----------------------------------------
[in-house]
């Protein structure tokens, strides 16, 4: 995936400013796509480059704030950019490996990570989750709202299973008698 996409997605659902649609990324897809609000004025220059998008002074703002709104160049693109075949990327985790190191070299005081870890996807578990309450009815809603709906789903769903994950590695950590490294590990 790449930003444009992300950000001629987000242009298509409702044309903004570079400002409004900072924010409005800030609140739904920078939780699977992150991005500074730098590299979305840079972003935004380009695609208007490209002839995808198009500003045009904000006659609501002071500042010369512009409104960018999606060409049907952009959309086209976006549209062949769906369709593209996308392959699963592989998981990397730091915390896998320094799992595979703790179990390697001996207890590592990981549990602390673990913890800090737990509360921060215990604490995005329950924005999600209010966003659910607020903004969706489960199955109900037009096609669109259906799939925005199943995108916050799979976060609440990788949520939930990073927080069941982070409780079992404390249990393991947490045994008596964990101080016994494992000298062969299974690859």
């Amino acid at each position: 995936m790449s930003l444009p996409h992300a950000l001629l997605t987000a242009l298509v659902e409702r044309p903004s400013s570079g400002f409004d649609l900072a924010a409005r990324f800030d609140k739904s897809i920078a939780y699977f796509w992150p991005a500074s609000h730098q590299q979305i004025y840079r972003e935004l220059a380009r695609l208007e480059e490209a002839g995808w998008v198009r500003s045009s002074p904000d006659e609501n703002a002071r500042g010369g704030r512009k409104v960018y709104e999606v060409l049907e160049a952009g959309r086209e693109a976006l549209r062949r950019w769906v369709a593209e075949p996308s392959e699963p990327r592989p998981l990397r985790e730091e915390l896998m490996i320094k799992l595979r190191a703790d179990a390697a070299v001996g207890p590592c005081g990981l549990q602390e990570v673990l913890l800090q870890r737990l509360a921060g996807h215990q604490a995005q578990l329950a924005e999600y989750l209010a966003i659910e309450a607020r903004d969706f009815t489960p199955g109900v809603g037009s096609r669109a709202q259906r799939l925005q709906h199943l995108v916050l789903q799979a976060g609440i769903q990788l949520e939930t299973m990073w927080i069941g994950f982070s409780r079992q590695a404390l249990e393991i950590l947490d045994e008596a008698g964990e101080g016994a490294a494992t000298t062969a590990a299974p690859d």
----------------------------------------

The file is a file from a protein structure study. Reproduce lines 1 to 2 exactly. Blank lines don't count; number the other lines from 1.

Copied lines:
[in-house]
């Protein structure tokens, strides 16, 4: 995936400013796509480059704030950019490996990570989750709202299973008698 996409997605659902649609990324897809609000004025220059998008002074703002709104160049693109075949990327985790190191070299005081870890996807578990309450009815809603709906789903769903994950590695950590490294590990 790449930003444009992300950000001629987000242009298509409702044309903004570079400002409004900072924010409005800030609140739904920078939780699977992150991005500074730098590299979305840079972003935004380009695609208007490209002839995808198009500003045009904000006659609501002071500042010369512009409104960018999606060409049907952009959309086209976006549209062949769906369709593209996308392959699963592989998981990397730091915390896998320094799992595979703790179990390697001996207890590592990981549990602390673990913890800090737990509360921060215990604490995005329950924005999600209010966003659910607020903004969706489960199955109900037009096609669109259906799939925005199943995108916050799979976060609440990788949520939930990073927080069941982070409780079992404390249990393991947490045994008596964990101080016994494992000298062969299974690859």